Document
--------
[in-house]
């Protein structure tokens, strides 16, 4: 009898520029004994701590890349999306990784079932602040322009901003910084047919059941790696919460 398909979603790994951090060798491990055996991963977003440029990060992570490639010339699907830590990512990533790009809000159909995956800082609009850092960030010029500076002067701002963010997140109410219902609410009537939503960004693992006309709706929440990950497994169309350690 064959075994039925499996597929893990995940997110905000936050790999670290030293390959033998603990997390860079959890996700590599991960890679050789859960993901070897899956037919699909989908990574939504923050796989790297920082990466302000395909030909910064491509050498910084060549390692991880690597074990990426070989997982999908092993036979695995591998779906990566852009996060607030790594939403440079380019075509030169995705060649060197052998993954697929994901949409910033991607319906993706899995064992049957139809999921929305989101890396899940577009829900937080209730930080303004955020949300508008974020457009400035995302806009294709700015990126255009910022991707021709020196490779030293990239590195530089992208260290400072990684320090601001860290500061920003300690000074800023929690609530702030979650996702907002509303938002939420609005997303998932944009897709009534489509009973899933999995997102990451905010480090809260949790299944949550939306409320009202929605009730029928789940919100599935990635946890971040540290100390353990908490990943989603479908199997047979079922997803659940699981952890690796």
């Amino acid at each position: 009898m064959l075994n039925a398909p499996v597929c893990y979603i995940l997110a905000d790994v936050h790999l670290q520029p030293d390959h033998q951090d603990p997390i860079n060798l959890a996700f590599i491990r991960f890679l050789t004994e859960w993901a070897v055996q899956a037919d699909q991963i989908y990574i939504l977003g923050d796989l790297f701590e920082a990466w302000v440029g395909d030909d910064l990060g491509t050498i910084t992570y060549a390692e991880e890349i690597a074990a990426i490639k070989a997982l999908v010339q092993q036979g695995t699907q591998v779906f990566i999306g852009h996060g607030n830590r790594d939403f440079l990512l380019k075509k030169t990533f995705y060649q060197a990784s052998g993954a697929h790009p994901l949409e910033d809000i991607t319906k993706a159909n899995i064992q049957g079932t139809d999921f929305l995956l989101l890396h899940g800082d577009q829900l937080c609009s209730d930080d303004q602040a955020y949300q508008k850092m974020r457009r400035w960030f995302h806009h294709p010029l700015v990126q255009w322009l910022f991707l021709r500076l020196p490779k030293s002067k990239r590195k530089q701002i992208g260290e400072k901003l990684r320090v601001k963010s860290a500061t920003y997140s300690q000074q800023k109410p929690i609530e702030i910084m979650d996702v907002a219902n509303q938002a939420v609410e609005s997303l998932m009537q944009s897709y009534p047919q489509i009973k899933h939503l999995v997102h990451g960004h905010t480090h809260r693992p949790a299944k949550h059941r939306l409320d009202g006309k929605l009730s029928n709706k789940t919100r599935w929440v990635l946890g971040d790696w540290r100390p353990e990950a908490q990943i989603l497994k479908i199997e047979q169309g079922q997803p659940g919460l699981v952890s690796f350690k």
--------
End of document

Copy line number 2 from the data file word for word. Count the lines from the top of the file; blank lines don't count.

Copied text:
């Protein structure tokens, strides 16, 4: 009898520029004994701590890349999306990784079932602040322009901003910084047919059941790696919460 398909979603790994951090060798491990055996991963977003440029990060992570490639010339699907830590990512990533790009809000159909995956800082609009850092960030010029500076002067701002963010997140109410219902609410009537939503960004693992006309709706929440990950497994169309350690 064959075994039925499996597929893990995940997110905000936050790999670290030293390959033998603990997390860079959890996700590599991960890679050789859960993901070897899956037919699909989908990574939504923050796989790297920082990466302000395909030909910064491509050498910084060549390692991880690597074990990426070989997982999908092993036979695995591998779906990566852009996060607030790594939403440079380019075509030169995705060649060197052998993954697929994901949409910033991607319906993706899995064992049957139809999921929305989101890396899940577009829900937080209730930080303004955020949300508008974020457009400035995302806009294709700015990126255009910022991707021709020196490779030293990239590195530089992208260290400072990684320090601001860290500061920003300690000074800023929690609530702030979650996702907002509303938002939420609005997303998932944009897709009534489509009973899933999995997102990451905010480090809260949790299944949550939306409320009202929605009730029928789940919100599935990635946890971040540290100390353990908490990943989603479908199997047979079922997803659940699981952890690796």